Explore Advanced Materials

The technology of the future can only be imagined in the context of the materials of the future. Cornell Engineering is not only imagining that technology, it’s creating the materials to make it possible. Cornell’s distinguished history in advanced materials is evident through its current roster of world-class researchers and facilities. Cornell was the first to grow a single layer of graphene and determine its structure; the first to achieve pressures in the laboratory exceeding those at the center of the Earth; and our research into polymer-clay nanocomposites laid the foundation for a new industry.

Areas of advanced materials innovation at Cornell include computationally designed materials; enhanced functionality through convergence and integration of biological, organic, electronic, and structural materials; self-assembly creation of new materials; and tailoring of interfaces to produce nanocomposites. Cornell is home to four national centers with a focus on advanced materials. In many ways, Cornell University is a playground for materials researchers. The Cornell NanoScale Facility, PARADIM, Center for Materials Research, High Energy Synchrotron Source and various other facilities are filled with chemists, physicists, computer scientists and other engineers all exploring new ideas together, theorizing materials and arranging atoms with absolute precision--and these centers are open for business and collaboration with industry.

We welcome corporate and foundation collaborators to share in and support the advancement of materials research initiatives through access to Cornell Engineering’s research, faculty and facilities. Some of the many ways to engage with us include collaborative research, curriculum support, student engagement, user facilities, technology transfer, and entrepreneurship.

Recent Research 

Innovative AI system could help make fuel cells more efficient

Innovative AI system could help make fuel cells more efficient

An artificial intelligence system developed by a Cornell-led team has identified a promising material for creating more efficient fuel cells – a potential breakthrough in both materials science and machine learning. The system, which relies on a collective of algorithmic bots each performing a distinct task, sifts through hundreds to thousands of combinations of elements to create a map of phases – arrangements of atoms in relation to each other – that humans can then use to determine which might work as a new material.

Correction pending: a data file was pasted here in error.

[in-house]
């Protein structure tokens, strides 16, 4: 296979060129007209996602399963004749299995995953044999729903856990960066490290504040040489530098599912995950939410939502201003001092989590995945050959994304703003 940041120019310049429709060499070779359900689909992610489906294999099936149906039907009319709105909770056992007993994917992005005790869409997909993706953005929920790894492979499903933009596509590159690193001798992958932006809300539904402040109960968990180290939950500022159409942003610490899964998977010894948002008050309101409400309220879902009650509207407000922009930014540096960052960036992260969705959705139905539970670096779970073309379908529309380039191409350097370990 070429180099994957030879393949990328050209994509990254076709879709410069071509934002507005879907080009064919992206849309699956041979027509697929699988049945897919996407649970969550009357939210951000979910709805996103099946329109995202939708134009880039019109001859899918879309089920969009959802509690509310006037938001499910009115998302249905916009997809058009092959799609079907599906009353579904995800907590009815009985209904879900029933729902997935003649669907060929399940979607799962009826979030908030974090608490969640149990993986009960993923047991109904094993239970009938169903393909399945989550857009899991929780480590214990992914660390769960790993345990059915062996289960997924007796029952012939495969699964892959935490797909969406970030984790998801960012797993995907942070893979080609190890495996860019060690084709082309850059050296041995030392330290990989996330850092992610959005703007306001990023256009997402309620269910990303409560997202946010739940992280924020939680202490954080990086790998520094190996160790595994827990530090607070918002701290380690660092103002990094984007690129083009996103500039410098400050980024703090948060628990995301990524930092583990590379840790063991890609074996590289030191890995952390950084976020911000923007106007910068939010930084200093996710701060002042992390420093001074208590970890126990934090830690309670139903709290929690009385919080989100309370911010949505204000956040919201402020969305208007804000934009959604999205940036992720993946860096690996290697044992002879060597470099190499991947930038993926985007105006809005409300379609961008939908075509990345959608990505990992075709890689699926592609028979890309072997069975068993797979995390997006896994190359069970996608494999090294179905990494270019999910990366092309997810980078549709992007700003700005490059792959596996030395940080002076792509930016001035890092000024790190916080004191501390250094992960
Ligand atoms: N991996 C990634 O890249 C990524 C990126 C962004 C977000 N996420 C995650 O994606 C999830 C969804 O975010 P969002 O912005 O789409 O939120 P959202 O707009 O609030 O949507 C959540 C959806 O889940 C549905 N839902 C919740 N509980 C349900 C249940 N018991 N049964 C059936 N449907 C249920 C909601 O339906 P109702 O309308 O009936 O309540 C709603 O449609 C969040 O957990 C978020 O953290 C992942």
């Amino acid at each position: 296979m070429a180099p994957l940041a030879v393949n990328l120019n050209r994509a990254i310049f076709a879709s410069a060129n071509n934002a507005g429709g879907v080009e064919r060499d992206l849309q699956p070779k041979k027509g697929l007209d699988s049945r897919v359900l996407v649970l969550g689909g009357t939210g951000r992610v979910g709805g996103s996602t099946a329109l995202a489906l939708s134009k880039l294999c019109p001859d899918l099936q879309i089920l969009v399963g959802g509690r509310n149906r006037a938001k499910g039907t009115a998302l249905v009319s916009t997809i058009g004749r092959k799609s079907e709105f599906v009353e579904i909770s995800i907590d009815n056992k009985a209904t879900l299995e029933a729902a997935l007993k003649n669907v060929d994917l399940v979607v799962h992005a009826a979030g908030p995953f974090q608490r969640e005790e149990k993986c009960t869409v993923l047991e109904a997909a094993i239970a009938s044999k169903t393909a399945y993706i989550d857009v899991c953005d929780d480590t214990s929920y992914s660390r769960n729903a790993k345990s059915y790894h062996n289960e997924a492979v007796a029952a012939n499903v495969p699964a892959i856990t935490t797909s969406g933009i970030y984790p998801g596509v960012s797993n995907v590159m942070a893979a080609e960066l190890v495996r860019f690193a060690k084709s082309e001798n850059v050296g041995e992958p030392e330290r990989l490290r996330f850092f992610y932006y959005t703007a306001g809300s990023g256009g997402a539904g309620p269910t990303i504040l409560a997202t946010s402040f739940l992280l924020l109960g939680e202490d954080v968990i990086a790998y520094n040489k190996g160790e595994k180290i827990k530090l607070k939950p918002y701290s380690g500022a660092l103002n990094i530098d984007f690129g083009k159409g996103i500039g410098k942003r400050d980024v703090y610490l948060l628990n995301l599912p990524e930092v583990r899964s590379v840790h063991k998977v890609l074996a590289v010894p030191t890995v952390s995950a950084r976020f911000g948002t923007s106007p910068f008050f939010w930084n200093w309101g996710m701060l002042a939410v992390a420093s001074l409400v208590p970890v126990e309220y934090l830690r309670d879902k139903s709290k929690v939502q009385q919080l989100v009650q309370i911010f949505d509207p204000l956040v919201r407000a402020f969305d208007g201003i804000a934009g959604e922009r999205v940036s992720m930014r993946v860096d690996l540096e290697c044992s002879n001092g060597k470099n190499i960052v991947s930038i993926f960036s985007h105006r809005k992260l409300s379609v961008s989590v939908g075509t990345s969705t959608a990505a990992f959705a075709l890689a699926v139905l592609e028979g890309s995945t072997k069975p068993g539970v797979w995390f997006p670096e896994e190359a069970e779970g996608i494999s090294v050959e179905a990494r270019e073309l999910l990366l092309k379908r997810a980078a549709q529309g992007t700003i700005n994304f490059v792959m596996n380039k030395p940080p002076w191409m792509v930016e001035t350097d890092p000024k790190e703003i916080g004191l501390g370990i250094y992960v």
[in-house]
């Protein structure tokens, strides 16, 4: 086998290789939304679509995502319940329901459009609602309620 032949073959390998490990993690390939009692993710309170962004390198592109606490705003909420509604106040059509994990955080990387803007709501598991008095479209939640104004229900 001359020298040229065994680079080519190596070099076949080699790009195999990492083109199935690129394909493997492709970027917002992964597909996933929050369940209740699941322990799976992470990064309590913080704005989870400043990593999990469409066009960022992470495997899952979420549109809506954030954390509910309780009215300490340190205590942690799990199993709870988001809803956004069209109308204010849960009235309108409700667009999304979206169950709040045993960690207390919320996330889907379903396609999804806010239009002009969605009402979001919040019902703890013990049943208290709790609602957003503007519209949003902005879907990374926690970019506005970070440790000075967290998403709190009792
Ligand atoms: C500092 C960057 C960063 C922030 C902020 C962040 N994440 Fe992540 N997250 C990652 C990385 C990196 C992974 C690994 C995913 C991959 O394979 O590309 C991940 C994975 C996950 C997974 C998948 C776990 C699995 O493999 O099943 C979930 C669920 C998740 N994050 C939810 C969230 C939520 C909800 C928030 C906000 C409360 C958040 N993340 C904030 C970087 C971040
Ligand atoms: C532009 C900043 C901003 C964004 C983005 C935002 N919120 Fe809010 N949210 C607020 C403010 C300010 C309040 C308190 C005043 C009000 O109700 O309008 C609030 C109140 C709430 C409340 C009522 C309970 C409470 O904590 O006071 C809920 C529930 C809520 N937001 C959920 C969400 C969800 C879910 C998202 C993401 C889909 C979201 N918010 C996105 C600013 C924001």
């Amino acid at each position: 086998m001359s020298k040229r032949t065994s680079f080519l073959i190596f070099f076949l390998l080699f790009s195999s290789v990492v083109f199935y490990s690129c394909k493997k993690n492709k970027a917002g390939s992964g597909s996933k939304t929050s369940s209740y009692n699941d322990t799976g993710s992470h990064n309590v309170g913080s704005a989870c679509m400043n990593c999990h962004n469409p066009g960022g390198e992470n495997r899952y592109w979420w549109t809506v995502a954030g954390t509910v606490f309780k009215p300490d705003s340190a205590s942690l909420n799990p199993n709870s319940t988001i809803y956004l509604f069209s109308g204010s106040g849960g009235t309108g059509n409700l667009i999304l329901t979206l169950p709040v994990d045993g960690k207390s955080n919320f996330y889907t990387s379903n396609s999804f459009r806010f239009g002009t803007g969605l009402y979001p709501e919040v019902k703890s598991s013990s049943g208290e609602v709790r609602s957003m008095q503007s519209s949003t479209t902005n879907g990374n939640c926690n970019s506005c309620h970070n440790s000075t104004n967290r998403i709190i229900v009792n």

Graduate student Josh Herskovitz conducts research on active packaging in the laboratory of food science professor Julie Goddard.

USDA awards $1.8M to Cornell for packaging, beverage concentrate research

The U.S. Department of Agriculture’s National Institute of Food and Agriculture has awarded $1.8 million to two Cornell food science research projects. One project improves the commercial viability of a new food packaging material that actively reduces the need for preservatives, while decreasing food waste; the other project improves juice and beverage production to keep the fresh taste in concentrates. The developed processes will be transferred to industry stakeholders.  “Ultimately, this work will benefit consumers and will help boost the competitiveness and sustainability of the U.S. food sector by reducing the energy in food processing.” 

Featured Researchers

Professor Christopher A. Alabi

Christopher A. Alabi
Alabi Group Website
Expertise: Composition and sequence of a macromolecular chain affects it's chemical, structural and biological properties with an eye towards engineering sustainable materials and biomolecular therapeutics.

Professor Julia Dshemuchadse

Julia Dshemuchadse
Dshemuchadse Group Website
Expertise: Structures of complex crystalline materials and their formation, aiming to understand the rules that govern their assembly and stability and to ultimately be able to predict and design new materials.

Professor Joel Brock

Joel Brock
Cornell High Energy Synchrotron Source
Expertise: Manufacture devices with characteristic features on (sub)nanometer length scales has driven an enormous effort to create thin films with precisely controlled chemical composition, crystal structure and morphology; next generation of x-ray sources.

CHESS is Cornell's High Energy Synchrotron Source for all Users

Cornell's Center for Materials Research Industrial Partners Program